Want to Hike the Appalachian Trail? Here's How You Should Do It

If you want to join the elite club of people who have successfully completed the Appalachian Trail hike, we have for you here, some tips which will put you on the right track. They will make your hike safe, without you having to sacrifice on the adventure aspect.
Hiking along the 2000-mile long Appalachian Trail in the eastern United States is an adventure of a lifetime which attracts thousands of Americans every year. It is estimated that 3 to 4 million people hike the Appalachian Trail every year. Though the hike cannot be defined as dangerous, you need to be a little cautious when planning it. Before you set out or even plan a hike to the Appalachian Trail, you need to be well-versed with facts, like the right time to hike, equipment you require, time taken to complete it, etc.
About Appalachian Trail
The Appalachian Trail, also referred to as the Appalachian National Scenic Trail or AT, is a hiking trail extending over a distance of 2175 miles, between Springer Mountain (Georgia) and Mount Katahdin (Maine). Almost the entire Trail passes through the natural surroundings of the 14 states of the eastern United States. Only at some points, it comes close to human habitation. With river crossings, steep climbing, and forests rich with wild animals, such as the American Black Bear and venomous snakes, to its credit, the trail has something for all. The maintenance of the Appalachian Trail is overlooked by 30 trail clubs, along with several other organizations and locals. In fact, the local people played a major role in building this trail between 1921, when the idea was conceived by Benton MacKaye, to 1937, when the trail was finally completed.
Hiking the Appalachian Trail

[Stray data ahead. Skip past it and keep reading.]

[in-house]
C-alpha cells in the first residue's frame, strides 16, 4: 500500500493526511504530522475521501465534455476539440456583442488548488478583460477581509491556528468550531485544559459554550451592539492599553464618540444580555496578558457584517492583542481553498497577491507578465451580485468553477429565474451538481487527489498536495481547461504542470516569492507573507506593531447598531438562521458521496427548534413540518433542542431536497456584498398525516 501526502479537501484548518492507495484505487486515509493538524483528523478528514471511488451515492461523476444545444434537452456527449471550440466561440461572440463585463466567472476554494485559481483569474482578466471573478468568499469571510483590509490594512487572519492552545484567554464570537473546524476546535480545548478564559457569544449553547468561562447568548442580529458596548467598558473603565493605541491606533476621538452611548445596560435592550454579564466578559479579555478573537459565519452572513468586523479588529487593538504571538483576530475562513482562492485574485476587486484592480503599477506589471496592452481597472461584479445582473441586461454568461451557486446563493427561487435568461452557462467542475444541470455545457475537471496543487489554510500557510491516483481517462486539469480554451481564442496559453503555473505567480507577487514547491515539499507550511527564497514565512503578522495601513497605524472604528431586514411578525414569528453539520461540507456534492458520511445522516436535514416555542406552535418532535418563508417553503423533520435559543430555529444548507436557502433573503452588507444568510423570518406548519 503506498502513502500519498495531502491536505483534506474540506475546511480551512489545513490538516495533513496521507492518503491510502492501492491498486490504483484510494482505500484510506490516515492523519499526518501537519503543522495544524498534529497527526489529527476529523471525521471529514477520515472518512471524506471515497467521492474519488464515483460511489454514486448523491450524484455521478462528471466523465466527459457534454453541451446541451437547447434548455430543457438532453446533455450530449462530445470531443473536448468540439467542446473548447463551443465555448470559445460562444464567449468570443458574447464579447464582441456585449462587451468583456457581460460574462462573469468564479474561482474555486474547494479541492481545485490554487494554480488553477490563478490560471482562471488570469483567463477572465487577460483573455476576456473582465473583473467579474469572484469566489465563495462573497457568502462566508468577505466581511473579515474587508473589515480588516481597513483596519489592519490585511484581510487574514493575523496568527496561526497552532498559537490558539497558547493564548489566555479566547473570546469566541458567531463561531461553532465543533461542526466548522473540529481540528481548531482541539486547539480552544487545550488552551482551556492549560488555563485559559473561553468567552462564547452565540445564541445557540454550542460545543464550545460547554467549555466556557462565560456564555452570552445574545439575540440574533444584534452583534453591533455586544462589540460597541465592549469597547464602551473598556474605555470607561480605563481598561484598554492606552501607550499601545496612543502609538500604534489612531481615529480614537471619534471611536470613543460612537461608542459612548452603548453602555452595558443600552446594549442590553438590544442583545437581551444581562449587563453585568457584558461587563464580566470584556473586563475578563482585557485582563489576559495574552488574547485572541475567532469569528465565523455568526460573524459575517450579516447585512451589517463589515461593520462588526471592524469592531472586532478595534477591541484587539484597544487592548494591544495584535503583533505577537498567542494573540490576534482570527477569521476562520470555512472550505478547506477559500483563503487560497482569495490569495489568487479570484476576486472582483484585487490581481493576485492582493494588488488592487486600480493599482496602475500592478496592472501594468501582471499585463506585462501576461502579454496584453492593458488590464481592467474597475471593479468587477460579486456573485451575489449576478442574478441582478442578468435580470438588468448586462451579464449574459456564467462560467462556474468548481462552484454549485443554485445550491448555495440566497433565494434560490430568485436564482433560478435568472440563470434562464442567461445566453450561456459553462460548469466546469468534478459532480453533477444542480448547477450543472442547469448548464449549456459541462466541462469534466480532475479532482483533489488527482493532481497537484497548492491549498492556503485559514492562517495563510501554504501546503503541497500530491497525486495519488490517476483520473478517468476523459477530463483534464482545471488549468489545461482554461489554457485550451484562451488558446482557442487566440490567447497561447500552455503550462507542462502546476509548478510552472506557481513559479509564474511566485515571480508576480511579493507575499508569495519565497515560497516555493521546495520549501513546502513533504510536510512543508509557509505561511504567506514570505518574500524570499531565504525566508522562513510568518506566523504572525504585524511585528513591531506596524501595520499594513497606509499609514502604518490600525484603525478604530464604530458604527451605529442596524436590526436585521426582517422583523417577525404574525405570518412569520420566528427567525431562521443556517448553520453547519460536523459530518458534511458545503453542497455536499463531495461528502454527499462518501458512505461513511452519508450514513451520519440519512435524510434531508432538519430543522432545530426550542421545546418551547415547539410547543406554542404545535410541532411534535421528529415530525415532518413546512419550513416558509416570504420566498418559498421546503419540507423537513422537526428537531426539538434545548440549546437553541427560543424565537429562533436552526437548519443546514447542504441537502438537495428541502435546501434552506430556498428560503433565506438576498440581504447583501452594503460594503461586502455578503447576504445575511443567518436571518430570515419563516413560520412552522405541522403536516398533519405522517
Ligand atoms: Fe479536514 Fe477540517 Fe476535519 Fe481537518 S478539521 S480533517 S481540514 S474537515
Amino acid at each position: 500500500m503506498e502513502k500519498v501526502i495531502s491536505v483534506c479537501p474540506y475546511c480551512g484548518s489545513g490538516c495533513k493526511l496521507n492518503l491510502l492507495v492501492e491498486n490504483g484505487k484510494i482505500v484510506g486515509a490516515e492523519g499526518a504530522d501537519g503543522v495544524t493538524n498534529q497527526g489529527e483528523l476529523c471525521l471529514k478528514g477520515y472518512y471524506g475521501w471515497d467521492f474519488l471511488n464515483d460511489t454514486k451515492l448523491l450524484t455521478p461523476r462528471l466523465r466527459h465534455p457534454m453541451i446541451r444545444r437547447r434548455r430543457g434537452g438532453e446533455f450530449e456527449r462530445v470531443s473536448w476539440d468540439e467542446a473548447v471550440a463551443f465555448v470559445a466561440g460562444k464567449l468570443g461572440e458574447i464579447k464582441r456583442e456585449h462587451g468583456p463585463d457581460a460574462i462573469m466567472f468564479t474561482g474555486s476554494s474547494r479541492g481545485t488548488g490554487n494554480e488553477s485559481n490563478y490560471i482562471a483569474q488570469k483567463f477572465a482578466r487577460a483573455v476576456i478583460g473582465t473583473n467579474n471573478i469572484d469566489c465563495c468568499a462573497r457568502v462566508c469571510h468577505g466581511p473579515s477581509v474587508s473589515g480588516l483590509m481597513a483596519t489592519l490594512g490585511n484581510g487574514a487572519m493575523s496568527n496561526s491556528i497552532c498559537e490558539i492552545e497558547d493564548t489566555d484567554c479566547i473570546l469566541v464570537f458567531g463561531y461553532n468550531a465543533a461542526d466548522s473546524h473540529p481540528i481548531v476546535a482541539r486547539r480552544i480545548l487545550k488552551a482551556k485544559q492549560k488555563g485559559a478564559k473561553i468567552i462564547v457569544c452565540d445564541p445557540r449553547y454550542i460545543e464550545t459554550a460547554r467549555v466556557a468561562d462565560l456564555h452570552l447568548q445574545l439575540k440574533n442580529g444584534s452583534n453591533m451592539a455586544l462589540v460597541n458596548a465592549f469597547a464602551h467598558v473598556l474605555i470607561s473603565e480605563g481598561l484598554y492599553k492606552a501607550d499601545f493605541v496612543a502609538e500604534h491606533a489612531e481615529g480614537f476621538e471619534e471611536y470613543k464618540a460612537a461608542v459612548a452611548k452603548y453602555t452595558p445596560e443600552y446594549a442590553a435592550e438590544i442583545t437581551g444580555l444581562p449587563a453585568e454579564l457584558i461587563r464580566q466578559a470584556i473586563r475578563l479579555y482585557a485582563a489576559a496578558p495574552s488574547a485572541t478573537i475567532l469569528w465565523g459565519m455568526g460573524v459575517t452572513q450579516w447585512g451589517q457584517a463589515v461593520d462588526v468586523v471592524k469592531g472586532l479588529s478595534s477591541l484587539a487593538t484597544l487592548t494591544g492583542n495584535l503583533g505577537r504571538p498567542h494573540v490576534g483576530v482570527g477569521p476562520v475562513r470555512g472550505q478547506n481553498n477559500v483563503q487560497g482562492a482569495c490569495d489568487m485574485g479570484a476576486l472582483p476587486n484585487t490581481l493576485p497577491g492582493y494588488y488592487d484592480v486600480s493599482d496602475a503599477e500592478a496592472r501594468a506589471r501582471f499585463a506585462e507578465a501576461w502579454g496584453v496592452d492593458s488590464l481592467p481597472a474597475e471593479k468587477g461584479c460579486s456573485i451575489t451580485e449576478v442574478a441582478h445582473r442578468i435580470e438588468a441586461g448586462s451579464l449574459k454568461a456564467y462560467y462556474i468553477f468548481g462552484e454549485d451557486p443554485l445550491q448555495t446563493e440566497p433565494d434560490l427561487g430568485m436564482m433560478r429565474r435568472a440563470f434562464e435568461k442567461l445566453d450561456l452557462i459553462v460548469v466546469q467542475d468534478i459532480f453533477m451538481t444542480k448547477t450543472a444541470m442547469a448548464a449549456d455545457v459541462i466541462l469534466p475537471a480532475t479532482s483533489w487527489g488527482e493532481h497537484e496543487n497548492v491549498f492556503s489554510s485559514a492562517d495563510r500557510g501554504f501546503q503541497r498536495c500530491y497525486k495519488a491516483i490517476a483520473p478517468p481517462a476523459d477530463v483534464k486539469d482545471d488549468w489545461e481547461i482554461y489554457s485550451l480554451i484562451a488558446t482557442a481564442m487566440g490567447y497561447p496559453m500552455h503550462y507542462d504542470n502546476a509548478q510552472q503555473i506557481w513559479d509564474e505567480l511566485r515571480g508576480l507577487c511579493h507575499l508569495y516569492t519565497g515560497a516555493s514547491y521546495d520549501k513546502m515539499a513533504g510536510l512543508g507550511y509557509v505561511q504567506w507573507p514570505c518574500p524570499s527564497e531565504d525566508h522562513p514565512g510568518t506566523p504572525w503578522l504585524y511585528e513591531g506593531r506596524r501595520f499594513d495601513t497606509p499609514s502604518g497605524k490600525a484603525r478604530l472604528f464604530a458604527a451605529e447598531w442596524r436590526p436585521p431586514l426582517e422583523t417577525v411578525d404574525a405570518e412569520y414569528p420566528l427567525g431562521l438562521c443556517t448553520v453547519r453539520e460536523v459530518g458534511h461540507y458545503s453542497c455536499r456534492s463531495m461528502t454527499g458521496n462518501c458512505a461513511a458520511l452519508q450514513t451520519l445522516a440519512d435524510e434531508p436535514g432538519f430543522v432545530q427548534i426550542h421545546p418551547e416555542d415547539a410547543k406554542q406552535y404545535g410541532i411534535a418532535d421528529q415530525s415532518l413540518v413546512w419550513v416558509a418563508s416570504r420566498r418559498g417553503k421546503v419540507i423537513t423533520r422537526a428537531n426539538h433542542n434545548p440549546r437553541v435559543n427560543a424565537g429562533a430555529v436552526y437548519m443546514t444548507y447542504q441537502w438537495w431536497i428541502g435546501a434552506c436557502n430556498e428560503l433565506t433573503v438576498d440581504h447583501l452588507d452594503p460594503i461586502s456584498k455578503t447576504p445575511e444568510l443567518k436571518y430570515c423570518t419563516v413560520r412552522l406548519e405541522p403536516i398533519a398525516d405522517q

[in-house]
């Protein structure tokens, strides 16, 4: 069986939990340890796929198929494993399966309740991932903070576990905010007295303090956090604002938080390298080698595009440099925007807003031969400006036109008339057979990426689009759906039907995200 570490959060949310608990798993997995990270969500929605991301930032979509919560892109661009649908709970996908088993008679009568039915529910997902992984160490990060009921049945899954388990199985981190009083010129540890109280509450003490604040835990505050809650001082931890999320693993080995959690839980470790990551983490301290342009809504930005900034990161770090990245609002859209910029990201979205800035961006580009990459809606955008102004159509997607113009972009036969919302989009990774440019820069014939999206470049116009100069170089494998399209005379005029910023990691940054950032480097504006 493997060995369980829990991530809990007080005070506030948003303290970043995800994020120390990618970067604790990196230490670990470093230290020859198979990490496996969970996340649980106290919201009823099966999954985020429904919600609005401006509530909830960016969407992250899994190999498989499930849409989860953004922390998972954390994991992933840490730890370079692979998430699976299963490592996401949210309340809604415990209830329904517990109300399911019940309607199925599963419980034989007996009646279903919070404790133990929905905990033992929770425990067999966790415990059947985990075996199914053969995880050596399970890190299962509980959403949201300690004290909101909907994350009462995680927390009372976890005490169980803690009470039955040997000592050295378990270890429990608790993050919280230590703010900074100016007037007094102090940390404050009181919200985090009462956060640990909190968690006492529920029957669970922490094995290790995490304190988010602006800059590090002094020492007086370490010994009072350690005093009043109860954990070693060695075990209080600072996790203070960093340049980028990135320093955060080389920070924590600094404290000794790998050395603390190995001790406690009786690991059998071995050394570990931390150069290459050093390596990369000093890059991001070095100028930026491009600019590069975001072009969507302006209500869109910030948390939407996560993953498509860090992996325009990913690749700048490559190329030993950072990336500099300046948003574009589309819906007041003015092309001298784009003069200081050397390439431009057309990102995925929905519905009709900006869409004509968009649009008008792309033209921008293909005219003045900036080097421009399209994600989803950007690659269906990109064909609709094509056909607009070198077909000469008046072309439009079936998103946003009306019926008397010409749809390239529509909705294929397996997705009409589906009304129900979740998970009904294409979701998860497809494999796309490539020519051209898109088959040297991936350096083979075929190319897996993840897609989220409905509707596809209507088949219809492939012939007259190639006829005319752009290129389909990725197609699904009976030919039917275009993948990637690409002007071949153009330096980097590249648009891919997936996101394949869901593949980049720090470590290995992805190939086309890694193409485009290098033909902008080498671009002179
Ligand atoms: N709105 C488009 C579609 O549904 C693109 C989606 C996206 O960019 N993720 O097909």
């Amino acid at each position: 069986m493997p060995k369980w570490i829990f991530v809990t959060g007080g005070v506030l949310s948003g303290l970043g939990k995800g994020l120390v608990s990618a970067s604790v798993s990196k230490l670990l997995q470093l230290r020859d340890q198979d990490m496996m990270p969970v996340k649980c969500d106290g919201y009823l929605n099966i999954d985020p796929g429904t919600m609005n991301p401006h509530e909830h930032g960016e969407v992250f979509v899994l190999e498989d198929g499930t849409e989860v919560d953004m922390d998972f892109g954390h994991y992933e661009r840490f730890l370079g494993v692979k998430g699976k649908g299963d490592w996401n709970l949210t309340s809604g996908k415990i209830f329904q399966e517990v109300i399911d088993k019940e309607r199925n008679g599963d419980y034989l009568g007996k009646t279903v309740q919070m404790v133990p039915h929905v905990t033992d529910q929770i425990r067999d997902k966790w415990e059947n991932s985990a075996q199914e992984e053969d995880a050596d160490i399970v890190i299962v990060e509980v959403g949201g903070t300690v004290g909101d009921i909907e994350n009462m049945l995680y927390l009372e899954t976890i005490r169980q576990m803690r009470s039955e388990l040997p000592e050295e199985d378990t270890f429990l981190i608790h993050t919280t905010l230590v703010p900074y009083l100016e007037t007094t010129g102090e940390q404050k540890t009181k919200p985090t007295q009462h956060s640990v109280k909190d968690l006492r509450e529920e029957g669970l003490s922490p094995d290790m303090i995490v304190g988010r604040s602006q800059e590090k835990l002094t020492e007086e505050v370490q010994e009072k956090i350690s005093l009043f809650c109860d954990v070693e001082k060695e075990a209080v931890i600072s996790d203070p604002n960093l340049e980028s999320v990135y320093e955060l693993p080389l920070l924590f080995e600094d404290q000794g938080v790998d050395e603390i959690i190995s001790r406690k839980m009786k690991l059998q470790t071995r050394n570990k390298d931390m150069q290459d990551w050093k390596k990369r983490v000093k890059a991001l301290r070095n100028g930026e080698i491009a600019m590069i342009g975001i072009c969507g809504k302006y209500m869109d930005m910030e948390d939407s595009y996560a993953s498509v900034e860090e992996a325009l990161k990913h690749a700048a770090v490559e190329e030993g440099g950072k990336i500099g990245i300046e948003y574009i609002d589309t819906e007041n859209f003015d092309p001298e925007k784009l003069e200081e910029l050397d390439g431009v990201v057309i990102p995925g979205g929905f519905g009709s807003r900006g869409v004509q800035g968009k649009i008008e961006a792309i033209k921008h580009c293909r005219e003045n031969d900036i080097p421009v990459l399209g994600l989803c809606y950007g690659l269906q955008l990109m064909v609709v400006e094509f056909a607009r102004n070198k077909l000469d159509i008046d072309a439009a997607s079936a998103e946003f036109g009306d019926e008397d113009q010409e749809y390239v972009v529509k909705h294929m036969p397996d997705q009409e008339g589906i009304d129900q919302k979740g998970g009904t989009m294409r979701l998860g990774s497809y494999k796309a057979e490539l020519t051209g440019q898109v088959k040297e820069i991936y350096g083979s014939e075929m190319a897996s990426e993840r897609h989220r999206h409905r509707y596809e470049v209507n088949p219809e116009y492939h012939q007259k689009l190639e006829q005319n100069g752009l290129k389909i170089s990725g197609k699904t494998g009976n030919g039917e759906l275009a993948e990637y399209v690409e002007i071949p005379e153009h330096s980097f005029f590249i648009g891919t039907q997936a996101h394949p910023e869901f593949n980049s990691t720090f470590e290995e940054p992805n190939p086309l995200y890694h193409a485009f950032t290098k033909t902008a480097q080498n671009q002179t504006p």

The foremost thing to do while preparing to hike the Appalachian is to decide what exactly you want: a short hike for a day, a backpacking trip over a weekend, or a long hike. This will, in turn, help you plan the trip accordingly. A short hike will require limited amount of supplies, while a long hike or back packing trip will require more supplies and overnight camping gear along with proper hiking equipment. In order to make sure that your trip is less cumbersome, you can ideally spend some extra money on buying light hiking equipment instead of those heavy ones.
The weather at the Appalachian Trail can change within seconds, especially in particular parts of the trail, and hence, you will have to do some research about the weather of the state you plan to hike in. If you are planning the hike in winter, make sure that you carry enough clothes and safety material. You will also need to make sure that the terrain of the state you choose, is suitable for you, or else you might end up exhausting yourself due to steep climbing, which can turn out to be dangerous at times. Hiking in certain segments, such as the White Mountain National Forest and Great Smoky Mountains National Park, is relatively risky owing to unpredictable climatic conditions and difficult terrain, and hence, is best avoided unless you have a proper hiking experience.
The other essential things you need to carry along with you on this hike are Appalachian Trail guide or maps, medical aid and packed food in case of emergency, etc. Being enthusiastic is fine, but becoming overenthusiastic and exerting your limits on the very first day will leave your body pleading for rest throughout the rest of the journey. Hiking early morning will not just save you from unnecessary exhaustion, but also increase your chances of seeing nature at its best and spotting animals in the wild. When it comes to hiking on such trails, one needs to remember that it is the journey that matters; not the destination.
Among the other things to keep in mind, you need to also know that the hike to the Appalachian Trail is not actually meant for casual picnickers. It needs a great deal of physical as well as mental strength, along with that never say die attitude, which will help you carry on along this moderate to difficult terrain. After a couple of relatively small hikes, you can go for the big one, wherein like a true Appalachian Trail thru-hiker you can attempt to hike the entire trail in a single season.
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